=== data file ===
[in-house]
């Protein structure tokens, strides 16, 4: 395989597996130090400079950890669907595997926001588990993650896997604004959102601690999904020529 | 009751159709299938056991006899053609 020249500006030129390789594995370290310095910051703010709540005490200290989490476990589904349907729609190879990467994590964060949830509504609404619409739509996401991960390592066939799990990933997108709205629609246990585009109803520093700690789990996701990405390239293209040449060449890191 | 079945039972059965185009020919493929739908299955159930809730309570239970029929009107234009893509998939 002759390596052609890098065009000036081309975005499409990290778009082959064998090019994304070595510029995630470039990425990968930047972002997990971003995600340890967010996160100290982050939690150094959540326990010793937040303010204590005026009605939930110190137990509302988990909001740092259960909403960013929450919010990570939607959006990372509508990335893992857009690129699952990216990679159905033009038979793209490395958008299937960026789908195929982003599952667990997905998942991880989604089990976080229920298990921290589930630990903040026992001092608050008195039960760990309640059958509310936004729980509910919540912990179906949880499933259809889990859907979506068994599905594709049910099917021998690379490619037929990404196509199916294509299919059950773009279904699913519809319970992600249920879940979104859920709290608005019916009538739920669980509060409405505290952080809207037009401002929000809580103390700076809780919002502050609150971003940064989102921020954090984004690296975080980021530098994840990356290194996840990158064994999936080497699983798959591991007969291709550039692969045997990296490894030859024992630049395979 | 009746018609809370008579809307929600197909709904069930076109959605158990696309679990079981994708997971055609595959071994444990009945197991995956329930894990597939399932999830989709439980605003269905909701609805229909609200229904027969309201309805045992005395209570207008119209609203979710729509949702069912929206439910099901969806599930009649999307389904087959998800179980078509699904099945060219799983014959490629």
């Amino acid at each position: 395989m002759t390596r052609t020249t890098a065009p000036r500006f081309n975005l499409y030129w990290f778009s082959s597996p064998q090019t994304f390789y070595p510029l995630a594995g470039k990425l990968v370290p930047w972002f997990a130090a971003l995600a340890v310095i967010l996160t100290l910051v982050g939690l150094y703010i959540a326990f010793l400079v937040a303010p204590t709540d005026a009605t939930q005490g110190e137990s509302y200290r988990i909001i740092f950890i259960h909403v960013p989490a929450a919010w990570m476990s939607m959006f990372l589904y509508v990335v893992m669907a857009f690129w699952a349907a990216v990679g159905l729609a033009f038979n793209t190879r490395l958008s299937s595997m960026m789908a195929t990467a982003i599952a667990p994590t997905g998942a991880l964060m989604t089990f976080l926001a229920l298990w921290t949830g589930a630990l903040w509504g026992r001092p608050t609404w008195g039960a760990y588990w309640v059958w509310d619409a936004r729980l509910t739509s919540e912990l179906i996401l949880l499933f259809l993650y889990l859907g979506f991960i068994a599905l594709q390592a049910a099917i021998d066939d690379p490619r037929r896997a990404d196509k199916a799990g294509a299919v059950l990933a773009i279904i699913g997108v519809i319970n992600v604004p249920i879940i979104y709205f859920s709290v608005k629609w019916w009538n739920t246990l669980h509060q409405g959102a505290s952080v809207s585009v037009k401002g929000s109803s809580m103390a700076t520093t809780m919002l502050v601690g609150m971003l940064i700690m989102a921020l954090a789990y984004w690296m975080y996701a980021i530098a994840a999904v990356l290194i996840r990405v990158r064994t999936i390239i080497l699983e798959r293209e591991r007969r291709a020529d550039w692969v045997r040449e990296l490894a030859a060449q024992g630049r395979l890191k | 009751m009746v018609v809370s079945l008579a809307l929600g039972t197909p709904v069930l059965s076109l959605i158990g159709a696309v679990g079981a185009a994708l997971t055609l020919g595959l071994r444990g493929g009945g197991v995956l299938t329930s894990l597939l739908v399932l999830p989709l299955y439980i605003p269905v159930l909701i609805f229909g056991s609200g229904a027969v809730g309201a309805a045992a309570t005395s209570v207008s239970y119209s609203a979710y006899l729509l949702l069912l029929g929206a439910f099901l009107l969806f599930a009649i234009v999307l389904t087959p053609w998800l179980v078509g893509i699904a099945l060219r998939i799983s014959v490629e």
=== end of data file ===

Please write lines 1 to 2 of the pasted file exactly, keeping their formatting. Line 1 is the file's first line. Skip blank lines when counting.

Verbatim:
[in-house]
């Protein structure tokens, strides 16, 4: 395989597996130090400079950890669907595997926001588990993650896997604004959102601690999904020529 | 009751159709299938056991006899053609 020249500006030129390789594995370290310095910051703010709540005490200290989490476990589904349907729609190879990467994590964060949830509504609404619409739509996401991960390592066939799990990933997108709205629609246990585009109803520093700690789990996701990405390239293209040449060449890191 | 079945039972059965185009020919493929739908299955159930809730309570239970029929009107234009893509998939 002759390596052609890098065009000036081309975005499409990290778009082959064998090019994304070595510029995630470039990425990968930047972002997990971003995600340890967010996160100290982050939690150094959540326990010793937040303010204590005026009605939930110190137990509302988990909001740092259960909403960013929450919010990570939607959006990372509508990335893992857009690129699952990216990679159905033009038979793209490395958008299937960026789908195929982003599952667990997905998942991880989604089990976080229920298990921290589930630990903040026992001092608050008195039960760990309640059958509310936004729980509910919540912990179906949880499933259809889990859907979506068994599905594709049910099917021998690379490619037929990404196509199916294509299919059950773009279904699913519809319970992600249920879940979104859920709290608005019916009538739920669980509060409405505290952080809207037009401002929000809580103390700076809780919002502050609150971003940064989102921020954090984004690296975080980021530098994840990356290194996840990158064994999936080497699983798959591991007969291709550039692969045997990296490894030859024992630049395979 | 009746018609809370008579809307929600197909709904069930076109959605158990696309679990079981994708997971055609595959071994444990009945197991995956329930894990597939399932999830989709439980605003269905909701609805229909609200229904027969309201309805045992005395209570207008119209609203979710729509949702069912929206439910099901969806599930009649999307389904087959998800179980078509699904099945060219799983014959490629």